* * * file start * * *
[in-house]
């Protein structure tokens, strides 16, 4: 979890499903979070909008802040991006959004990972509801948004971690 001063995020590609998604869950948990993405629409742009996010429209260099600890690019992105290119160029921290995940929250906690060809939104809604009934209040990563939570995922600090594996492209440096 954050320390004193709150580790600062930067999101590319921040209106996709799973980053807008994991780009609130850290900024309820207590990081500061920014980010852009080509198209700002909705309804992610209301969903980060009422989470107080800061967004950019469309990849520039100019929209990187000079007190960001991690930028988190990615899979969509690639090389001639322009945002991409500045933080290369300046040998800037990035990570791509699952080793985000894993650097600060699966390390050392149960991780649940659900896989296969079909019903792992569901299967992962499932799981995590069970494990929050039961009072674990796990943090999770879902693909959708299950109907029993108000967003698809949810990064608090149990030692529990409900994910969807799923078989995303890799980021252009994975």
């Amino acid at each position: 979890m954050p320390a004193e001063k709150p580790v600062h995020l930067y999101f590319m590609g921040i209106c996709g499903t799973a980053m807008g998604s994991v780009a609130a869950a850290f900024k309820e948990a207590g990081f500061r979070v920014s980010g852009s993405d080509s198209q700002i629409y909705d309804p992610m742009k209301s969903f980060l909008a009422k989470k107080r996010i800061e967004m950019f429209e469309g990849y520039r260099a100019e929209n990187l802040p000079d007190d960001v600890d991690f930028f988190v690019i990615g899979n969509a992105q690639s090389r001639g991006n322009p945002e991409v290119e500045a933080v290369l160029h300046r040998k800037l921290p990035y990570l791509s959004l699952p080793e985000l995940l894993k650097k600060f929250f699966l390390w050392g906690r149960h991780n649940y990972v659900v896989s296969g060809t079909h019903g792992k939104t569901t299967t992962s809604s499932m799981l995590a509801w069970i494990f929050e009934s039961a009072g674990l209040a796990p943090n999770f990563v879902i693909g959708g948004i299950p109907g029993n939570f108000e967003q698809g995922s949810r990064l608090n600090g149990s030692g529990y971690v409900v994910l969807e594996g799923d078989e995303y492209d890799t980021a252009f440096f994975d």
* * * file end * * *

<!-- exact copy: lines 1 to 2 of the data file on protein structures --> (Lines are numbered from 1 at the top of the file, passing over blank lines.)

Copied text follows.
[in-house]
């Protein structure tokens, strides 16, 4: 979890499903979070909008802040991006959004990972509801948004971690 001063995020590609998604869950948990993405629409742009996010429209260099600890690019992105290119160029921290995940929250906690060809939104809604009934209040990563939570995922600090594996492209440096 954050320390004193709150580790600062930067999101590319921040209106996709799973980053807008994991780009609130850290900024309820207590990081500061920014980010852009080509198209700002909705309804992610209301969903980060009422989470107080800061967004950019469309990849520039100019929209990187000079007190960001991690930028988190990615899979969509690639090389001639322009945002991409500045933080290369300046040998800037990035990570791509699952080793985000894993650097600060699966390390050392149960991780649940659900896989296969079909019903792992569901299967992962499932799981995590069970494990929050039961009072674990796990943090999770879902693909959708299950109907029993108000967003698809949810990064608090149990030692529990409900994910969807799923078989995303890799980021252009994975």